New Cases and Developments

NACUA's Legal Resources staff summarizes current higher education cases and developments and provides the full text of selected cases to members. New cases and developments are archived here for up to 12 months.  Cases provided by Fastcase, Inc.

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Retaliation; Academic Freedom; Retaliation; First Amendment & Free Speech

Wetherbe v. Texas Tech University System (5th Cir. June 1, 2017)

Per curiam Opinion affirming the district court’s dismissal of Plaintiff’s claims against the Texas Tech University System (TTU) and reversing and remanding for further proceedings on Plaintiff’s remaining claims against individual Defendants. In a previous suit, a business professor at TTU's Rawls College of Business alleged that various TTU administrators violated the First Amendment by refusing to consider him for more prestigious positions because he did not have tenure and expressed anti-tenure views. A year after that suit was resolved, Plaintiff again filed this suit, this time against TTU and the former Dean of the business school, claiming that recent adverse employment events were motivated by his first lawsuit and by his anti-tenure publications. The district court granted Defendants’ Motion to Dismiss on the grounds that Plaintiff’s speech did not involve a matter of public concern since “[t]enure is a benefit that owes its existence to, and is generally found only in the context of, government employment.” The court also found Plaintiff had failed to state a claim for relief based on his theory that Defendants retaliated against him for filing his first lawsuit. The Fifth Circuit affirmed.

Academic Freedom; First Amendment & Free Speech; Faculty & Staff; Constitutional Issues

Rose v. Haney (N.D. Ill. May 8, 2017)

Memorandum Opinion and Order granting in part and denying in part Defendants’ Motion to Dismiss. Plaintiff, a former Adjunct Professor at the College of Lake County (CLC), filed suit against the College and its Provost for wrongful termination. Defendants claim to have terminated Plaintiff for writing disrespectful emails to faculty and students, but Plaintiff alleges that he was terminated for exercising his First Amendment right to voice concerns he had with the paralegal program. The court found that the speech alleged was not made "pursuant to official duties" in the sense that the speech in question did not relate to Plaintiff's "work product" that had been "commissioned or created" by CLC. Therefore, Plaintiff's spoke in his capacity as a citizen rather than as a public employee. The court then rejected Defendants’ contention that Plaintiff’s speech did not touch upon a matter of public concern because his criticisms were linked to the interests of the students and, by extension, members of the community at large. It also allowed Plaintiff’s due process claim to move forward but dismissed his claims against the Provost.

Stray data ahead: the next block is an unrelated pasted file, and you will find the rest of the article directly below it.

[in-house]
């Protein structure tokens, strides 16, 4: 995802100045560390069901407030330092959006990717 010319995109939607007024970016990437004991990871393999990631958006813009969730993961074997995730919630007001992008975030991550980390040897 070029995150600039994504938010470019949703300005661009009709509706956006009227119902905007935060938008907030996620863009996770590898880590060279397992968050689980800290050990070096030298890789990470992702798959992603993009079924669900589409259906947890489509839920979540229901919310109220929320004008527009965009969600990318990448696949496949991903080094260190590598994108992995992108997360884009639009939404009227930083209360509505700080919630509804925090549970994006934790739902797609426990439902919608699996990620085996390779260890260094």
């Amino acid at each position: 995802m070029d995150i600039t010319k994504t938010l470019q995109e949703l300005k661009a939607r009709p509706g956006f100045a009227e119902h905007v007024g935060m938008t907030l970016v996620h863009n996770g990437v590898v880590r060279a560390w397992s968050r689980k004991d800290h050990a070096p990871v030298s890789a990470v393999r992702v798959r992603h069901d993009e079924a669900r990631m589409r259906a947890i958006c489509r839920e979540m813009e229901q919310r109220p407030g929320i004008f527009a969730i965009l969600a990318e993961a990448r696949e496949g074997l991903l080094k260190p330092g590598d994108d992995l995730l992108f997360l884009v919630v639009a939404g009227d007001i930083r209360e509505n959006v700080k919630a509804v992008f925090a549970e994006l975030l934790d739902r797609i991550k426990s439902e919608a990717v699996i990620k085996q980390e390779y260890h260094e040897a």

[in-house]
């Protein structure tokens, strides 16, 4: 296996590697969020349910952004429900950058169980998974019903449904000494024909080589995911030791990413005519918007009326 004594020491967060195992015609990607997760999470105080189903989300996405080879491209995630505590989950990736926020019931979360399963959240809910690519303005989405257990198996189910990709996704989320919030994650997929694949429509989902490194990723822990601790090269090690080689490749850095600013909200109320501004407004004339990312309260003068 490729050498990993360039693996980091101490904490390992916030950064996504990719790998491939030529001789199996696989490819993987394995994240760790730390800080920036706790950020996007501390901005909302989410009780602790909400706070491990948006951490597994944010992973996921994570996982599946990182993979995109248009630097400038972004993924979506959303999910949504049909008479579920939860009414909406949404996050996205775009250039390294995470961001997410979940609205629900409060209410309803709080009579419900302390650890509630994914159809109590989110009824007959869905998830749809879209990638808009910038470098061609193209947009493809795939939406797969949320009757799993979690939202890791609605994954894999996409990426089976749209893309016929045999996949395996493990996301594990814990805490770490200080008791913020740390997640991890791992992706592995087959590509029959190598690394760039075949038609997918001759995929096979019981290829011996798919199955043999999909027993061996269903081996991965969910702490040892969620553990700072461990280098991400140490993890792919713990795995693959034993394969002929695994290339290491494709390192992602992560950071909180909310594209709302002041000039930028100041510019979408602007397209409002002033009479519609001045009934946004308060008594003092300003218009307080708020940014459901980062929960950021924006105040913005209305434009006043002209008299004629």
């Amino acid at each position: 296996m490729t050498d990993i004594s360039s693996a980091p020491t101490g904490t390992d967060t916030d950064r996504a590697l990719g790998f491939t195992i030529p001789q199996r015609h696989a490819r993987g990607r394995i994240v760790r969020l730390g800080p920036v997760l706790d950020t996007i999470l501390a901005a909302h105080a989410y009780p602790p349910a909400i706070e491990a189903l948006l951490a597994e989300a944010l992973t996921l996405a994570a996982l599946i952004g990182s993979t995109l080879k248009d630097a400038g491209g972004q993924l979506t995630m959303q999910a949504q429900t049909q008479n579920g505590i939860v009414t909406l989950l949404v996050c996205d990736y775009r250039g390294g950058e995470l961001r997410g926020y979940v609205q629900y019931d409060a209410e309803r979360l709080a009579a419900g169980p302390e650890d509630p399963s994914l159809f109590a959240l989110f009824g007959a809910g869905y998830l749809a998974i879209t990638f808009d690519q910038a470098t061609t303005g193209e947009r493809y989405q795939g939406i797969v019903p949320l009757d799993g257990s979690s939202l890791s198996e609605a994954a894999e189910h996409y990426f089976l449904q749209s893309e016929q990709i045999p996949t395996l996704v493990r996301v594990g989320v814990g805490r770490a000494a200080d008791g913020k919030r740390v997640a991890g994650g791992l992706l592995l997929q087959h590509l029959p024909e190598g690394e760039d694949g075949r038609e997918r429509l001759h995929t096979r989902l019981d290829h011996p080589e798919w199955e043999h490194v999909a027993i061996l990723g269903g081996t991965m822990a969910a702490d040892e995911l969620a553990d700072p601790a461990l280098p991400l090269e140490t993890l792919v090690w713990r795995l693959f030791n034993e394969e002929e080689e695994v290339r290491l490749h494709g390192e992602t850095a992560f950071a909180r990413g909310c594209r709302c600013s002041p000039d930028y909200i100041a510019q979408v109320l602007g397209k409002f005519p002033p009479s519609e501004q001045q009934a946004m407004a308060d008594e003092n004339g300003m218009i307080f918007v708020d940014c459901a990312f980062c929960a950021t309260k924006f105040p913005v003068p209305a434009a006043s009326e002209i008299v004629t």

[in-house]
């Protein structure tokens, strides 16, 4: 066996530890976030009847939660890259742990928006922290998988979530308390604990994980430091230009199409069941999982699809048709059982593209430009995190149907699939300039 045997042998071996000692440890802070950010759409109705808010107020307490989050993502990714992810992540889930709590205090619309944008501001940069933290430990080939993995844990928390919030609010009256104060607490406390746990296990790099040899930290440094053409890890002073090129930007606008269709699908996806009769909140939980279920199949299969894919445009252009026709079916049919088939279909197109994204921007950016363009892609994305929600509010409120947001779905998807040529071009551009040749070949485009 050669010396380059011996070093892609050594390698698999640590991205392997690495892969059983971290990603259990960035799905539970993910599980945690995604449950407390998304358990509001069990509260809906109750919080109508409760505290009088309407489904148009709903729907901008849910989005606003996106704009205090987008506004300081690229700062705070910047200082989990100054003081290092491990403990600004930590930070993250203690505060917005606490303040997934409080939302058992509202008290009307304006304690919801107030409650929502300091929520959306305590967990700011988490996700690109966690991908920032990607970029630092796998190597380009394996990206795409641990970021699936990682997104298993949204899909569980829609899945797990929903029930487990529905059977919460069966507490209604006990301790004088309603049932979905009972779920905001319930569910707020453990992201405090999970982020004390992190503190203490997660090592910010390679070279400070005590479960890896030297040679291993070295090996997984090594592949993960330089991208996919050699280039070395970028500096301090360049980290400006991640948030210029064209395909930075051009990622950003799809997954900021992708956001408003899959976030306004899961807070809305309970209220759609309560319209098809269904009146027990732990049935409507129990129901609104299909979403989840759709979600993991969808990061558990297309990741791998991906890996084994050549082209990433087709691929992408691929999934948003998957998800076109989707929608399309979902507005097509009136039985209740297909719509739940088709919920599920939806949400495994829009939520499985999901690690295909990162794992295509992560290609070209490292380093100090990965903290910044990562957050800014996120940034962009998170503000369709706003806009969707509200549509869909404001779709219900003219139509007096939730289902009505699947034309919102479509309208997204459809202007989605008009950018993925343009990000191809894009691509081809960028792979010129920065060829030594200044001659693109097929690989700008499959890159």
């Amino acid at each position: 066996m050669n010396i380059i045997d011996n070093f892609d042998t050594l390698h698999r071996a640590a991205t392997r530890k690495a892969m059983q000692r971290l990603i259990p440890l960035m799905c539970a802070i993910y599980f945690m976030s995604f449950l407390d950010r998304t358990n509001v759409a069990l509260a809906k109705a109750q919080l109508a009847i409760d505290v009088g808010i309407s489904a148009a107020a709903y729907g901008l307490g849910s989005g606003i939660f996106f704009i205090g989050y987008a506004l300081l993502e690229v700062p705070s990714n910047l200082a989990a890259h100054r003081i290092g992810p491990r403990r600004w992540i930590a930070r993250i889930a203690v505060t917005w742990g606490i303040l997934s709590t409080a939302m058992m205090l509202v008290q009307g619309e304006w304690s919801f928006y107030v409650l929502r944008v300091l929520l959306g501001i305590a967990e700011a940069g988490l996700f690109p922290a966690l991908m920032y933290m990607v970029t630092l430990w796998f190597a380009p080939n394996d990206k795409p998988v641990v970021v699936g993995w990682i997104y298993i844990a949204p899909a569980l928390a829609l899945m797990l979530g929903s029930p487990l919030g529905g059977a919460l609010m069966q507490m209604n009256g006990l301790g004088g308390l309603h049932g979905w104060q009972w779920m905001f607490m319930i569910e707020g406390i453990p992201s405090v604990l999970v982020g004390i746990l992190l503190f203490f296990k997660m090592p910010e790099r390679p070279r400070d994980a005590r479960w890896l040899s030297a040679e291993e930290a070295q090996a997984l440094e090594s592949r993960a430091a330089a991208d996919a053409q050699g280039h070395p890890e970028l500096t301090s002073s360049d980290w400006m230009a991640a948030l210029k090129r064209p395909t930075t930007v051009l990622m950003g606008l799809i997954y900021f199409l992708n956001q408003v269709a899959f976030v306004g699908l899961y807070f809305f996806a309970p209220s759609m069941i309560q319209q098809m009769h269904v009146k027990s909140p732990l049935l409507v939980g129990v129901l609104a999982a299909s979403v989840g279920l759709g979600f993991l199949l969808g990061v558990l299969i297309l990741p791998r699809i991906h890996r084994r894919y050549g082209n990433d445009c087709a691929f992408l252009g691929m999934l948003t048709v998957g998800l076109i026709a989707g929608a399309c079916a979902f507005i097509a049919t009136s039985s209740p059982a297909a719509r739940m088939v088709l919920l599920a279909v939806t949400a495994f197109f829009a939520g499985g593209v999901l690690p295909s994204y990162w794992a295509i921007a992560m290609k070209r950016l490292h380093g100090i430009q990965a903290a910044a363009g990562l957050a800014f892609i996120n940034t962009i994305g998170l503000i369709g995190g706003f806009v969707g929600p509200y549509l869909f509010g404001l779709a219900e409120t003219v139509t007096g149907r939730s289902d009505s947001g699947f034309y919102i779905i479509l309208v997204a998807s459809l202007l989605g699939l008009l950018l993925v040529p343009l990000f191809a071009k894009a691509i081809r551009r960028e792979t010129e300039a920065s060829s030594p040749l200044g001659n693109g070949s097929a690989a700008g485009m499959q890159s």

Constitutional Issues; Faculty & Staff; First Amendment & Free Speech; Employee Discipline; Due Process; Academic Freedom

McAdams v. Marquette University (Wis. Cir. Ct. May 4, 2017)

Decision and Order denying Plaintiff’s Motions for Summary Judgment and granting Marquette University’s Motion for Summary Judgment. Plaintiff, a tenured professor at Marquette, published a post on his personal blog criticizing a graduate student by name and linking to her contact information. After the student received threatening emails, a faculty hearing committee was convened, and the committee found that Plaintiff’s conduct “clearly and substantially” failed to meet the University’s standards of personal and professional excellence. Plaintiff sued, alleging breach of contract and violations of his rights to academic freedom and free expression. The court found that the University was owed “due weight deference” in its disciplinary decision-making based on the fact that Plaintiff had agreed to abide by the disciplinary procedures incorporated into his employment contract, and ultimately found that Marquette afforded Plaintiff the process he was due under contract. On Plaintiff’s academic freedom claim, the court concluded that, “[e]ven putting deference aside and deciding this issue independently, as a matter of law, the actions of [Plaintiff] in posting [the student’s] name and contact information are clearly not an exercise of his ‘right of academic freedom,’ but an act he should have foreseen would create harm and anguish to a graduate student.” The court reached a similar determination regarding Plaintiff’s free speech claim, finding that there was substantial evidence to support the faculty committee’s conclusion. 
Retaliation; First Amendment & Free Speech; Academic Freedom; Faculty & Staff; Constitutional Issues

Bhattacharya v. Rockland Community College (S.D.N.Y. Mar. 15, 2017)

Opinion and Order granting Defendants’ Motion to Dismiss. Defendants declined to renew Plaintiff’s adjunct teaching contract at Rockland Community College (RCC) after an anonymous group of students sent the administration a letter complaining of Plaintiff’s teaching and grading methods. Plaintiff believed that the students behind the anonymous letter were merely upset because he refused to provide them with exam answers ahead of time, reported their attempt to cheat to RCC, and issued some of those students failing grades. He filed suit alleging First Amendment retaliation and violation of his right to academic freedom. Despite Plaintiff’s raising “numerous grandiose public interest concerns” associated with his speech, the Court concluded that Plaintiff was speaking as an employee on matters concerning his employment duties, rather than as a citizen on matters of public concern. Additionally, Plaintiff’s allegations did not involve the substance of his academic expression or ideas and thus did not constitute a legally-cognizable claim for infringement of academic freedom.